He interpreted that one would assume that the previous regime knows more than what the public does. “They might end up revealing some of the most sensitive things, but will solely depend on what is being revealed and what the public’s response would be.” Moreover, Molaodi says that being surrounded by such disgruntlements depends on how the President handles the situation. “One needs to be careful on how they preserve the skills and experiences of those who have held public offices for long, especially those in the security sector.”
Molaodi said that such sensitive sectors may pose as a threat jeopardizing the information they have in their hands. He also pointed out that one should keep in mind that holding such sensitive information holds the country at ransom depending on how those who have it choose to do with the information. “The danger of all this is, if the skills and experiences of these people fall in the wrong terrain, but like I said this wholly depends on how these people together with their skills and experiences are preserved,” emphasised Molaodi.
Amid these developments, the government has locked horns with Kgosi, who has been under DIS scrutiny since his dismissal from office in 2018. Kgosi has been charged with disclosing the identity of DIS agents to a local newspaper and obstructing them in their course of duty. He also faces a serious case of corruption and abuse of office in relation to a P250 million scandal. Meanwhile Morupisi, who saw off his last 6 months while serving suspension, is also facing corruption charges.
Morupisi was suspended from office in September 2019, after he was accused and charged with three charges of corruption – abuse of office, receiving bribery and money laundering, in relation to the alleged misappropriation of about P500 million from the Botswana Public Officers Pensioner Fund and Capital Management Botswana (CMB).
As the preparations for the Botswana Democratic Party (BDP) congress are about to kick off, reports on the ground suggest that the party’s Deputy Treasurer Jackdish Shah will not defend the position in August as he contemplates relocation.
According to sources, the businessman who joined the BDP Central Committee in 2015 at the 36th Congress held in Mmadinare is ready to leave the party’s politburo. It is said he long made up his mind not to defend the position last year. A prominent businessman, Shah, when he won the position to assist Satar Dada in 2015 was expected to improve the party’s financial vibrancy. By then the party was under the leadership of Ian Khama.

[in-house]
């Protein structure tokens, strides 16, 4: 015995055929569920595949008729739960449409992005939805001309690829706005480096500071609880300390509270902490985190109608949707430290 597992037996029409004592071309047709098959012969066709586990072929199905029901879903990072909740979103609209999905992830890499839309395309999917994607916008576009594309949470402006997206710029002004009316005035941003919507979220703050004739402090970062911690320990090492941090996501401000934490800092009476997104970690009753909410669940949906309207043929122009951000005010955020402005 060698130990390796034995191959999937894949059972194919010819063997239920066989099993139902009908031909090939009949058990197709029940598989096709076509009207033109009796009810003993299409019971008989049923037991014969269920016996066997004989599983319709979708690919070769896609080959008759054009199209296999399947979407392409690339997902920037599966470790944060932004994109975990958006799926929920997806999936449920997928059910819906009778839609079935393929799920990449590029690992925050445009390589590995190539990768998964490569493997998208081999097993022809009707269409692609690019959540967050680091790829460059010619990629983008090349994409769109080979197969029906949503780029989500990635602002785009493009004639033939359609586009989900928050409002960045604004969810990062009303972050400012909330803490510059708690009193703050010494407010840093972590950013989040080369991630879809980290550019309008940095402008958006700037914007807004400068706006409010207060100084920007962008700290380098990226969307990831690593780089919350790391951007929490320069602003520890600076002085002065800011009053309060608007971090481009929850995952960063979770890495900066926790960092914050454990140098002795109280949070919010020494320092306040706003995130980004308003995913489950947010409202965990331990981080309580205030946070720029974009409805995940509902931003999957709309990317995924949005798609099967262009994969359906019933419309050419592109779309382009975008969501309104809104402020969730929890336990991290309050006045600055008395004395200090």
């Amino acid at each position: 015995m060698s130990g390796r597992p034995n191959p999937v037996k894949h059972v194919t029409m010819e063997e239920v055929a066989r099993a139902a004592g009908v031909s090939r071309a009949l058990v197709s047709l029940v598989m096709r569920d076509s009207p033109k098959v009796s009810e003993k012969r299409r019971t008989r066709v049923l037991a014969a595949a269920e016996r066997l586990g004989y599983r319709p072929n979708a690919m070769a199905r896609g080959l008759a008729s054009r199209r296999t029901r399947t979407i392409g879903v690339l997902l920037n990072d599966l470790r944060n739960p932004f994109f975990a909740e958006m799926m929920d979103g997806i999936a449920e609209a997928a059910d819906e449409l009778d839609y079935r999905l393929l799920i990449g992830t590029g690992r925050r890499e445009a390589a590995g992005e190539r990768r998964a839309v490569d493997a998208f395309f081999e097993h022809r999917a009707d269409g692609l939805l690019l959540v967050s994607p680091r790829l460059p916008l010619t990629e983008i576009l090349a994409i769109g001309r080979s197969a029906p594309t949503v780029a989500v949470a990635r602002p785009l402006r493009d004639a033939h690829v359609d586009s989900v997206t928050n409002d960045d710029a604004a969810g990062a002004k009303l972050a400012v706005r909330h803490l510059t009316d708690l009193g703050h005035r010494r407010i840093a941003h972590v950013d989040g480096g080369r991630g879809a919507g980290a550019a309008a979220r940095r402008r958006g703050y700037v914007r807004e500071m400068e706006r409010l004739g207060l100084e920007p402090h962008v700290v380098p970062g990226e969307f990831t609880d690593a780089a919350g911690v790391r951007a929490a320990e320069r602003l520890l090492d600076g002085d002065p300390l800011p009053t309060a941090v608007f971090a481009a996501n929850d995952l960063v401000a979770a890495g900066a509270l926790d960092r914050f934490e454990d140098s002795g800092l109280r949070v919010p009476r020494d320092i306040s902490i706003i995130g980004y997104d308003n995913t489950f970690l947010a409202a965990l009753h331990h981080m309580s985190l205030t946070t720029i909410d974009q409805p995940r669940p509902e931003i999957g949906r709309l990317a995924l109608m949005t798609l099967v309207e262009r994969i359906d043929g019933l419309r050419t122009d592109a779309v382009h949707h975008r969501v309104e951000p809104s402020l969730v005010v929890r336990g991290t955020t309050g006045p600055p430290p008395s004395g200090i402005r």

According to close sources, Shah long decided not to contest because he has fallen out of favour with the party leadership. It is said he took the decision after some prominent businessmen who are BDP members and part of football syndicate decided to push him out and they used their proximity to President Mokgweetsi Masisi to badmouth him hence the decision.
“The fight at the Botswana Football Association (BFA) and Botswana Football League (BFL) has left him alone in the desert and some faces there used their close access to the President to isolate him,” said a source. Media reports say, Shah does not see eye to eye with BFA President MacLean Letshwiti who is also Masisi’s buddy hence the decision.
BFL Chairman Nicholas Zackhem is said to be not in good terms with Shah, who at one point Chaired the then Botswana Premier League (BPL). “He is seriously considering quitting because of what is unfolding at the team (Township Rollers) which is slowly not making financial gains and might be relegated and he wants to sell while it is still worth the investment,” said a highly placed source.